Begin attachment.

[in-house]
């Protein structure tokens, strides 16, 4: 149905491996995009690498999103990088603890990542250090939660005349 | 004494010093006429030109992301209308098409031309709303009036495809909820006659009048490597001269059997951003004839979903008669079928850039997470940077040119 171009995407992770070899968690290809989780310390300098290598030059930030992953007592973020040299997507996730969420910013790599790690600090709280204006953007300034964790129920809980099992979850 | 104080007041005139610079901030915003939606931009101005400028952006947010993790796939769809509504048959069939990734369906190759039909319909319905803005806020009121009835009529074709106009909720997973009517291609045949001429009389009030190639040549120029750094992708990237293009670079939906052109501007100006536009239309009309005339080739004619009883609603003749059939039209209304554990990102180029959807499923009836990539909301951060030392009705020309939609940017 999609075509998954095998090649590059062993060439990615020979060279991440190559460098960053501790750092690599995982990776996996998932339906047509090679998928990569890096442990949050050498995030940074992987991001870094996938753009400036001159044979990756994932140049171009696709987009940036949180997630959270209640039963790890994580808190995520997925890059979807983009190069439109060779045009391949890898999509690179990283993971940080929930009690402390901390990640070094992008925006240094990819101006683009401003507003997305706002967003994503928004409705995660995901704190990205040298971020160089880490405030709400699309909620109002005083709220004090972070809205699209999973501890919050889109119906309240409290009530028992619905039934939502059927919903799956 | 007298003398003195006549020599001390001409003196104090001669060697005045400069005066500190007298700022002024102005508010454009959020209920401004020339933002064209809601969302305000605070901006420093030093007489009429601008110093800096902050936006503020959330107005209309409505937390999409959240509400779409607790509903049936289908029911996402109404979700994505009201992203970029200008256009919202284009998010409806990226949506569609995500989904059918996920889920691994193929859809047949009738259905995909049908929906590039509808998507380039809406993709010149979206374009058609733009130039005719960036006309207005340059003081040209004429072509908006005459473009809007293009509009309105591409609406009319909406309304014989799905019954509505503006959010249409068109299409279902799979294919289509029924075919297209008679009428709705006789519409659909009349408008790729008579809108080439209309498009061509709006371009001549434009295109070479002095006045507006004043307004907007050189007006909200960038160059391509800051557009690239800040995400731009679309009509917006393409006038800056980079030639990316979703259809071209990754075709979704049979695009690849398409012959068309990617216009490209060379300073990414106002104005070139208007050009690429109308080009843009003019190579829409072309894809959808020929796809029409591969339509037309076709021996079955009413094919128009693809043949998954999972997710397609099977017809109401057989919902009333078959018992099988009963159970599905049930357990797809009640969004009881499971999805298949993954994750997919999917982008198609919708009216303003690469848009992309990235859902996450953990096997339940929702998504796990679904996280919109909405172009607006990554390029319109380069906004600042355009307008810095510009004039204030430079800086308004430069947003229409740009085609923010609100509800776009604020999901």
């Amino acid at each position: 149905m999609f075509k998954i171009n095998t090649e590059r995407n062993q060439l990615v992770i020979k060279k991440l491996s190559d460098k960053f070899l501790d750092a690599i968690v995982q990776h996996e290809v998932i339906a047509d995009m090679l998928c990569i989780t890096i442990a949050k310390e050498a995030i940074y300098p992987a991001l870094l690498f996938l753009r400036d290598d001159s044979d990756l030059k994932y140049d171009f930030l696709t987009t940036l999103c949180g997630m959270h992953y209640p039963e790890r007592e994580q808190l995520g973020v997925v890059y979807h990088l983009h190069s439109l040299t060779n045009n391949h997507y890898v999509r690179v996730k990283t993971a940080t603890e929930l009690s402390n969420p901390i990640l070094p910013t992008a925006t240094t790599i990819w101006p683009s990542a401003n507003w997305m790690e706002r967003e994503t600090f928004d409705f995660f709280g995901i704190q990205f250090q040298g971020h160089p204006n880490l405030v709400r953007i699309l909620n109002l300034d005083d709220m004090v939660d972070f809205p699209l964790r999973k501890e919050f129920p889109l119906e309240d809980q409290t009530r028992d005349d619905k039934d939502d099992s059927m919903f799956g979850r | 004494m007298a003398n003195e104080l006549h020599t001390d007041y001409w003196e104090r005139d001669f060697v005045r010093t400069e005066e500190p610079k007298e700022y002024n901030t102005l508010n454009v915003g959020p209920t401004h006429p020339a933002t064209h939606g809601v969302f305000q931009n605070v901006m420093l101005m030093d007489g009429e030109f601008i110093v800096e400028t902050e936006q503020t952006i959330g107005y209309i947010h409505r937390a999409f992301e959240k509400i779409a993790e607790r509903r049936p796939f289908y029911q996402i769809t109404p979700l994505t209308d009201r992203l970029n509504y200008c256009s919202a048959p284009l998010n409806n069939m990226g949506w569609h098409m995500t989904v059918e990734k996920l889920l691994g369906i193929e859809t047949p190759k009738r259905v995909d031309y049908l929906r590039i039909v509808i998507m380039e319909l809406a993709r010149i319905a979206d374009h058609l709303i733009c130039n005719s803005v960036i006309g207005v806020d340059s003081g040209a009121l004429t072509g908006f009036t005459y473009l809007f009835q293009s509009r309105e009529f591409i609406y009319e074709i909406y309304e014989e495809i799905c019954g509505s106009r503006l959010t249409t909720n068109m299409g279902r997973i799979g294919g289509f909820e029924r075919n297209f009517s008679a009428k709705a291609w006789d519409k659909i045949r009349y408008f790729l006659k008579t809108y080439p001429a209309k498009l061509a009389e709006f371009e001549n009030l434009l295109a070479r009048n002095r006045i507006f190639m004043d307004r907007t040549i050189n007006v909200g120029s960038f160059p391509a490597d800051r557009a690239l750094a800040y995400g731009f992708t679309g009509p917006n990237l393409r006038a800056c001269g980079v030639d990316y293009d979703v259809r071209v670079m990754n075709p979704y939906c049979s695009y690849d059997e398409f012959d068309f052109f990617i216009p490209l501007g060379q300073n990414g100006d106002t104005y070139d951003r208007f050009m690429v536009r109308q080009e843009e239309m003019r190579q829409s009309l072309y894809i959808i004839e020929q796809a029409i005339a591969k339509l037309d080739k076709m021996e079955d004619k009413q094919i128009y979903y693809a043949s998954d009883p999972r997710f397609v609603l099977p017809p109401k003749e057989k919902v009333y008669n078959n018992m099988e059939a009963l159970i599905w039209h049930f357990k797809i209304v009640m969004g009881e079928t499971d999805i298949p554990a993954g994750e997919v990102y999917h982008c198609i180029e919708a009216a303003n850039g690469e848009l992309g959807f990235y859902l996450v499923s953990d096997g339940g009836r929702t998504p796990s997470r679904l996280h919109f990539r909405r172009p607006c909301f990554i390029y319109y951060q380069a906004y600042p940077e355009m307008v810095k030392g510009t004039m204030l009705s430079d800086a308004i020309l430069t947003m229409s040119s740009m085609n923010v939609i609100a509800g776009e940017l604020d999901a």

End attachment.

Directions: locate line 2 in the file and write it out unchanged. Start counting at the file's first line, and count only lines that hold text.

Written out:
């Protein structure tokens, strides 16, 4: 149905491996995009690498999103990088603890990542250090939660005349 | 004494010093006429030109992301209308098409031309709303009036495809909820006659009048490597001269059997951003004839979903008669079928850039997470940077040119 171009995407992770070899968690290809989780310390300098290598030059930030992953007592973020040299997507996730969420910013790599790690600090709280204006953007300034964790129920809980099992979850 | 104080007041005139610079901030915003939606931009101005400028952006947010993790796939769809509504048959069939990734369906190759039909319909319905803005806020009121009835009529074709106009909720997973009517291609045949001429009389009030190639040549120029750094992708990237293009670079939906052109501007100006536009239309009309005339080739004619009883609603003749059939039209209304554990990102180029959807499923009836990539909301951060030392009705020309939609940017 999609075509998954095998090649590059062993060439990615020979060279991440190559460098960053501790750092690599995982990776996996998932339906047509090679998928990569890096442990949050050498995030940074992987991001870094996938753009400036001159044979990756994932140049171009696709987009940036949180997630959270209640039963790890994580808190995520997925890059979807983009190069439109060779045009391949890898999509690179990283993971940080929930009690402390901390990640070094992008925006240094990819101006683009401003507003997305706002967003994503928004409705995660995901704190990205040298971020160089880490405030709400699309909620109002005083709220004090972070809205699209999973501890919050889109119906309240409290009530028992619905039934939502059927919903799956 | 007298003398003195006549020599001390001409003196104090001669060697005045400069005066500190007298700022002024102005508010454009959020209920401004020339933002064209809601969302305000605070901006420093030093007489009429601008110093800096902050936006503020959330107005209309409505937390999409959240509400779409607790509903049936289908029911996402109404979700994505009201992203970029200008256009919202284009998010409806990226949506569609995500989904059918996920889920691994193929859809047949009738259905995909049908929906590039509808998507380039809406993709010149979206374009058609733009130039005719960036006309207005340059003081040209004429072509908006005459473009809007293009509009309105591409609406009319909406309304014989799905019954509505503006959010249409068109299409279902799979294919289509029924075919297209008679009428709705006789519409659909009349408008790729008579809108080439209309498009061509709006371009001549434009295109070479002095006045507006004043307004907007050189007006909200960038160059391509800051557009690239800040995400731009679309009509917006393409006038800056980079030639990316979703259809071209990754075709979704049979695009690849398409012959068309990617216009490209060379300073990414106002104005070139208007050009690429109308080009843009003019190579829409072309894809959808020929796809029409591969339509037309076709021996079955009413094919128009693809043949998954999972997710397609099977017809109401057989919902009333078959018992099988009963159970599905049930357990797809009640969004009881499971999805298949993954994750997919999917982008198609919708009216303003690469848009992309990235859902996450953990096997339940929702998504796990679904996280919109909405172009607006990554390029319109380069906004600042355009307008810095510009004039204030430079800086308004430069947003229409740009085609923010609100509800776009604020999901």